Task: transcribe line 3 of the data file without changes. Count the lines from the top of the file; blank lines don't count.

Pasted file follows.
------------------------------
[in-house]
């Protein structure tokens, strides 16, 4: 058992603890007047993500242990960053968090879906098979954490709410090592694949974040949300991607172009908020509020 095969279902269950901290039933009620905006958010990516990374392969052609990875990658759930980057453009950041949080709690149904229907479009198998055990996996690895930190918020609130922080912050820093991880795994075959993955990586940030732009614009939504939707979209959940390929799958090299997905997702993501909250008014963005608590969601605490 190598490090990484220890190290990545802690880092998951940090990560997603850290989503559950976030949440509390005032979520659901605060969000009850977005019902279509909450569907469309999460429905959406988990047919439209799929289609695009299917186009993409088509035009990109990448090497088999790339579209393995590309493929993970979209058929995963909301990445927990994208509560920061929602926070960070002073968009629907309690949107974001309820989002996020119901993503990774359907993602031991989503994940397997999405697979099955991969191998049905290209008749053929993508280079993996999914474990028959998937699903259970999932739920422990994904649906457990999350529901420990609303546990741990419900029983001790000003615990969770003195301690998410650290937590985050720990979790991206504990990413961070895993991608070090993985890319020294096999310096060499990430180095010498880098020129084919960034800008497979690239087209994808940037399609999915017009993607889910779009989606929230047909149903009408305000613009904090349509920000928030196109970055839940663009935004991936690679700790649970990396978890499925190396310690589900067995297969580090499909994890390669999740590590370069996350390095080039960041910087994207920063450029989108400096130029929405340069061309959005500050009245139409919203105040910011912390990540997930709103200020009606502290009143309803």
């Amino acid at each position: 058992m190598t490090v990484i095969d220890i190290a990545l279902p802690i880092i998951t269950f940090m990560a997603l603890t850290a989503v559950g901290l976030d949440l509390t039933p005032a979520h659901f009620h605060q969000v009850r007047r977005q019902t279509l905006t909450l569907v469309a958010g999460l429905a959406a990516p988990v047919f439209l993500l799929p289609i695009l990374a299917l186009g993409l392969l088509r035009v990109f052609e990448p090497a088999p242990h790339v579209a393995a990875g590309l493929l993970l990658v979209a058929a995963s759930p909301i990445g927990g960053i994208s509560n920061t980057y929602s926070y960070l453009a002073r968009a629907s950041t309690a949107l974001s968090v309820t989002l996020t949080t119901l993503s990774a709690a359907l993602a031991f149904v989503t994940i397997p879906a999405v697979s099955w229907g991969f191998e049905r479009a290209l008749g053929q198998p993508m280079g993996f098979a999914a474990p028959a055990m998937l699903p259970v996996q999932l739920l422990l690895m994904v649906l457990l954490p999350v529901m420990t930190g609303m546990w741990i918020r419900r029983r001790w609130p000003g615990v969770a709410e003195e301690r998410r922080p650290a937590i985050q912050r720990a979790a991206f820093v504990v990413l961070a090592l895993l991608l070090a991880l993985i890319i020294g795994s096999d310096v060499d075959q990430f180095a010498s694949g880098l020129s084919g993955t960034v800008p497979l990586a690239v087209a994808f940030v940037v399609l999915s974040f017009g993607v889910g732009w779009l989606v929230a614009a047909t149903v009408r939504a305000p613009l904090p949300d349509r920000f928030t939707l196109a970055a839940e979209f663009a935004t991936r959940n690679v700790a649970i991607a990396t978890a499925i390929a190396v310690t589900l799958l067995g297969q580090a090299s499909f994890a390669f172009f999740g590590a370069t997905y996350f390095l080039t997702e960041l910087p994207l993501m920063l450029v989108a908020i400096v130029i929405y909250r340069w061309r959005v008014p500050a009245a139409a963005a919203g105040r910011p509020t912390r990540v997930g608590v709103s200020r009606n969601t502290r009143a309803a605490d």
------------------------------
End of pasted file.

């Amino acid at each position: 058992m190598t490090v990484i095969d220890i190290a990545l279902p802690i880092i998951t269950f940090m990560a997603l603890t850290a989503v559950g901290l976030d949440l509390t039933p005032a979520h659901f009620h605060q969000v009850r007047r977005q019902t279509l905006t909450l569907v469309a958010g999460l429905a959406a990516p988990v047919f439209l993500l799929p289609i695009l990374a299917l186009g993409l392969l088509r035009v990109f052609e990448p090497a088999p242990h790339v579209a393995a990875g590309l493929l993970l990658v979209a058929a995963s759930p909301i990445g927990g960053i994208s509560n920061t980057y929602s926070y960070l453009a002073r968009a629907s950041t309690a949107l974001s968090v309820t989002l996020t949080t119901l993503s990774a709690a359907l993602a031991f149904v989503t994940i397997p879906a999405v697979s099955w229907g991969f191998e049905r479009a290209l008749g053929q198998p993508m280079g993996f098979a999914a474990p028959a055990m998937l699903p259970v996996q999932l739920l422990l690895m994904v649906l457990l954490p999350v529901m420990t930190g609303m546990w741990i918020r419900r029983r001790w609130p000003g615990v969770a709410e003195e301690r998410r922080p650290a937590i985050q912050r720990a979790a991206f820093v504990v990413l961070a090592l895993l991608l070090a991880l993985i890319i020294g795994s096999d310096v060499d075959q990430f180095a010498s694949g880098l020129s084919g993955t960034v800008p497979l990586a690239v087209a994808f940030v940037v399609l999915s974040f017009g993607v889910g732009w779009l989606v929230a614009a047909t149903v009408r939504a305000p613009l904090p949300d349509r920000f928030t939707l196109a970055a839940e979209f663009a935004t991936r959940n690679v700790a649970i991607a990396t978890a499925i390929a190396v310690t589900l799958l067995g297969q580090a090299s499909f994890a390669f172009f999740g590590a370069t997905y996350f390095l080039t997702e960041l910087p994207l993501m920063l450029v989108a908020i400096v130029i929405y909250r340069w061309r959005v008014p500050a009245a139409a963005a919203g105040r910011p509020t912390r990540v997930g608590v709103s200020r009606n969601t502290r009143a309803a605490d």